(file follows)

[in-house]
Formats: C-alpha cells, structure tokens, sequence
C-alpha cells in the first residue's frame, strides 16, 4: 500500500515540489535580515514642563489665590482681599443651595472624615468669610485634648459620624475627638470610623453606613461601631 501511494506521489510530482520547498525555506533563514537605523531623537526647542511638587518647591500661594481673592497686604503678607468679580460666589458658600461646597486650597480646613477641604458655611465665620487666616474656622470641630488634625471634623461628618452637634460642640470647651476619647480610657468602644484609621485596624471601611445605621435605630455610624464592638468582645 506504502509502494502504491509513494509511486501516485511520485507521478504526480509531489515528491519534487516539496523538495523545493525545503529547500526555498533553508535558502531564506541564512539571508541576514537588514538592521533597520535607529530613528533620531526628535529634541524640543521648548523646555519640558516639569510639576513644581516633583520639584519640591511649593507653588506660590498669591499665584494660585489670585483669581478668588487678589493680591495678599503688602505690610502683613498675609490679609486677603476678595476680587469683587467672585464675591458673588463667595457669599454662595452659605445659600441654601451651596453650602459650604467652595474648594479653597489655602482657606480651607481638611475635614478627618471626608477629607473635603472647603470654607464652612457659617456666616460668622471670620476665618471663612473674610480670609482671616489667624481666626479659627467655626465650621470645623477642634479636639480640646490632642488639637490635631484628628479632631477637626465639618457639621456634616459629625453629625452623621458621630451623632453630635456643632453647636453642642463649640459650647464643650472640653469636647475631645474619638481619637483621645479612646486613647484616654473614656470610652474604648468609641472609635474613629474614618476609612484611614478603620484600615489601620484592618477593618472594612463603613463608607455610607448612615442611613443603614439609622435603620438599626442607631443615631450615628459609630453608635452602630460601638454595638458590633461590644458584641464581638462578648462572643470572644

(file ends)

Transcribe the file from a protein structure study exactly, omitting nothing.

[in-house]
Formats: C-alpha cells, structure tokens, sequence
C-alpha cells in the first residue's frame, strides 16, 4: 500500500515540489535580515514642563489665590482681599443651595472624615468669610485634648459620624475627638470610623453606613461601631 501511494506521489510530482520547498525555506533563514537605523531623537526647542511638587518647591500661594481673592497686604503678607468679580460666589458658600461646597486650597480646613477641604458655611465665620487666616474656622470641630488634625471634623461628618452637634460642640470647651476619647480610657468602644484609621485596624471601611445605621435605630455610624464592638468582645 506504502509502494502504491509513494509511486501516485511520485507521478504526480509531489515528491519534487516539496523538495523545493525545503529547500526555498533553508535558502531564506541564512539571508541576514537588514538592521533597520535607529530613528533620531526628535529634541524640543521648548523646555519640558516639569510639576513644581516633583520639584519640591511649593507653588506660590498669591499665584494660585489670585483669581478668588487678589493680591495678599503688602505690610502683613498675609490679609486677603476678595476680587469683587467672585464675591458673588463667595457669599454662595452659605445659600441654601451651596453650602459650604467652595474648594479653597489655602482657606480651607481638611475635614478627618471626608477629607473635603472647603470654607464652612457659617456666616460668622471670620476665618471663612473674610480670609482671616489667624481666626479659627467655626465650621470645623477642634479636639480640646490632642488639637490635631484628628479632631477637626465639618457639621456634616459629625453629625452623621458621630451623632453630635456643632453647636453642642463649640459650647464643650472640653469636647475631645474619638481619637483621645479612646486613647484616654473614656470610652474604648468609641472609635474613629474614618476609612484611614478603620484600615489601620484592618477593618472594612463603613463608607455610607448612615442611613443603614439609622435603620438599626442607631443615631450615628459609630453608635452602630460601638454595638458590633461590644458584641464581638462578648462572643470572644